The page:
This was my second attempt at reading Zelazny, and although I enjoyed this one more than the last one, I am beginning to think that Zelazny's style just doesn't agree with me.

The best way that I can think to describe it is that I feel like I'm seeing the events of the story out of the corner of my eye, that I can never quite get the full picture. We're given hints, references to puzzle out, dialogue that both reveals and obscures, and a narration that is restrained and secretive. Everything is...more
Amy Sturgis
While this would be ideal reading for October, I'm glad I didn't wait until then to read it. This book has been recommended to me several times, and I now understand why. It's a perfect storm of Lovecraftian Victoriana: figures such as Jack the Ripper, Count Dracula, the Wolfman, Victor Frankenstein, Sherlock Holmes and John Watson, and other identifiable "types" (a mad monk, a witch, a druid, occultists, etc.), most with animal familiars, draw together to either open or close the door that will...more
Oct 07, 2013 Katy rated it 5 of 5 stars
Recommends it for: fans of Lovecraft, Cthulhu, monster mash-ups
Recommended to Katy by: Lovecraft ezine
Book Info: Genre: Lovecraftian fiction
Reading Level: 18+
Recommended for: Fans of Lovecraftian/Cthulhuian tales, monster mash-ups

My Thoughts: This is a classic piece of Lovecraftian Literature; if you enjoy Lovecraft, Lovecraftian or Cthulhuian stories, be sure to sign up for the Lovecraft eZine (link where links are permitted), where each month an edition is released containing a number of new stories. Recently an issue was released that related directly to this book, so be sure to check out thi...more
I'm not sure how to describe this book, although the phrase "a fun romp" pops into my head. I'm not sure why, since I'd never use "a fun romp" in a verbal conversation, but I can't think of anything more appropriate. The story starts off vague as we follow a dog through the days of October as his companion, Jack the Ripper, participates in a sort of scavenger hunt for reasons not revealed until much later. Dracula, Dr. Frankenstein, the Wolfman, and other classic horror creatures join in as well...more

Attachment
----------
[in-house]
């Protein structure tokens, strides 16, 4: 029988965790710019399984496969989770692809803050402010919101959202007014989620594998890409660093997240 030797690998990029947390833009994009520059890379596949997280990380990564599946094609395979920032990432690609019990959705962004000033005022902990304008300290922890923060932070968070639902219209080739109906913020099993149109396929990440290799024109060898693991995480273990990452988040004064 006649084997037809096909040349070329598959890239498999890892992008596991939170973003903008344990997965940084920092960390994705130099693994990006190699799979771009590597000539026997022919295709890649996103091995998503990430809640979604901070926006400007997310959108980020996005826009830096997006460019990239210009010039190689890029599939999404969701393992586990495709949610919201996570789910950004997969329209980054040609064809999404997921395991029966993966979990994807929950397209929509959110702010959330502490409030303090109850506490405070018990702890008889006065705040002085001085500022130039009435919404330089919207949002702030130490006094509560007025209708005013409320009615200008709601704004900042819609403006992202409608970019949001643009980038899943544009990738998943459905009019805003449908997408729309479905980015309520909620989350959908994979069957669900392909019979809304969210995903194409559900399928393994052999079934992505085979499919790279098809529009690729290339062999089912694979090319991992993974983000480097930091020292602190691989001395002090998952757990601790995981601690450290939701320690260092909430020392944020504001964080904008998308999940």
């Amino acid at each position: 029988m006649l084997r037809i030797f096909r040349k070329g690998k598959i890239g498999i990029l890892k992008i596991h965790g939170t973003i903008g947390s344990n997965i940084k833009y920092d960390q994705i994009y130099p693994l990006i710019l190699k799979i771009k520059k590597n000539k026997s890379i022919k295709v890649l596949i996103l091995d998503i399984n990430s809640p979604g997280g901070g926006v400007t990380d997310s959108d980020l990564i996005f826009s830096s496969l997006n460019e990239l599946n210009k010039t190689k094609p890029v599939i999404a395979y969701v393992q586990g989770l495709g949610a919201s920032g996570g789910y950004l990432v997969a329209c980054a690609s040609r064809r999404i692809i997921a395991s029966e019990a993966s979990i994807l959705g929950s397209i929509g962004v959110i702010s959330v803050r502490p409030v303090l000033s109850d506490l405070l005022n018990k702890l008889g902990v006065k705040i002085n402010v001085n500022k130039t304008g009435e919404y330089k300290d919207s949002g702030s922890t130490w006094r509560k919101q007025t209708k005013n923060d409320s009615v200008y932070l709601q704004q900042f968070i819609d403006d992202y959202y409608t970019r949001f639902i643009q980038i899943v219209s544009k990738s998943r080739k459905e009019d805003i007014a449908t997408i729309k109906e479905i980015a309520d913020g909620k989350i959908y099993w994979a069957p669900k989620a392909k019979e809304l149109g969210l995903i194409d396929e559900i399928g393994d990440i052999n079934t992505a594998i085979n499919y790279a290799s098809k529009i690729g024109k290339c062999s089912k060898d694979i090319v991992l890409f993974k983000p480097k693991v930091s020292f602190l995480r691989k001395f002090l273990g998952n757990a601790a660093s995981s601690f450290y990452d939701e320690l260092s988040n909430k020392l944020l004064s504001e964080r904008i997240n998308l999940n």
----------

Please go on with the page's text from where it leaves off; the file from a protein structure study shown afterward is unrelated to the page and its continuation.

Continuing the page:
Gotta love Roger Zelazny. I can just see him getting totally baked one day and bolting up out of his thought stew and going, "Fuck all y'all, I'm writing Sherlock Holmes/Frankenstein/Dracula/poe crossover fanfic from the point of view of Jack the Ripper's dog! Suck it!"

And then he did. This is the deceptively adorable diary of a dog, chronicling his efforts and the efforts of his master as opposing forces gather to keep the demons out, or let them in. Silly, punny – there's this bit about an owl...more
Oct 29, 2009 Miriam rated it 4 of 5 stars
Recommends it for: for Halloween
This amalgamation of Victorian gothic and penny dreadful cliches is the best example of Zelazny's tongue-in-cheek humor. Without taking itself too seriously, the book avoids the campiness of the author's Bring Me the Head of Prince Charming and manages to be exciting and plot-driven without losing its sense of whimsy. Zelazny also succeeds in capturing the requisite dark-and-shadowed-Victorian-London atmosphere without becoming unbearably heavy or going to extremes of nastiness, as many recent u...more
4.0 stars. A fun, whimsical story narrated by a dog featuring all of your favorite monster characters (Dracula, Frankenstein, the Wolfman, Jack the Ripper) as they battle to prevent (or allow) the Elder Gods of Lovecraft's universe to enter our world on Halloween. A great read.

Nominee: Nebula Award for Best Science Fiction Novel (1995)
(3.5 stars) A Night in the Lonesome October is an odd little book. It’s a mashup of H.P. Lovecraft, Sherlock Holmes, Victorian horror, monster movies, and dry humor, from the point of view of a dog. It’s definitely worth the read if you like pastiche-style horror. It’s written in a weird style and it won’t be for everyone — I’m not even sure it’s exactly for me! But I did have fun reading it and found its style unique and intriguing.

The best way I can think of to describe A Night in the Lonesome...more
[Originally read May 1-May 2, 2010]

I'll start by saying that I came upon this book largely by accident, and it turned out to be one of the greatest accidents of my life -- WAY better than that time I soiled myself on stage during my first-grade performance of the Nativity story ("Three wise men?" More like "Two wise men and their dumpy friend with no control over his bladder").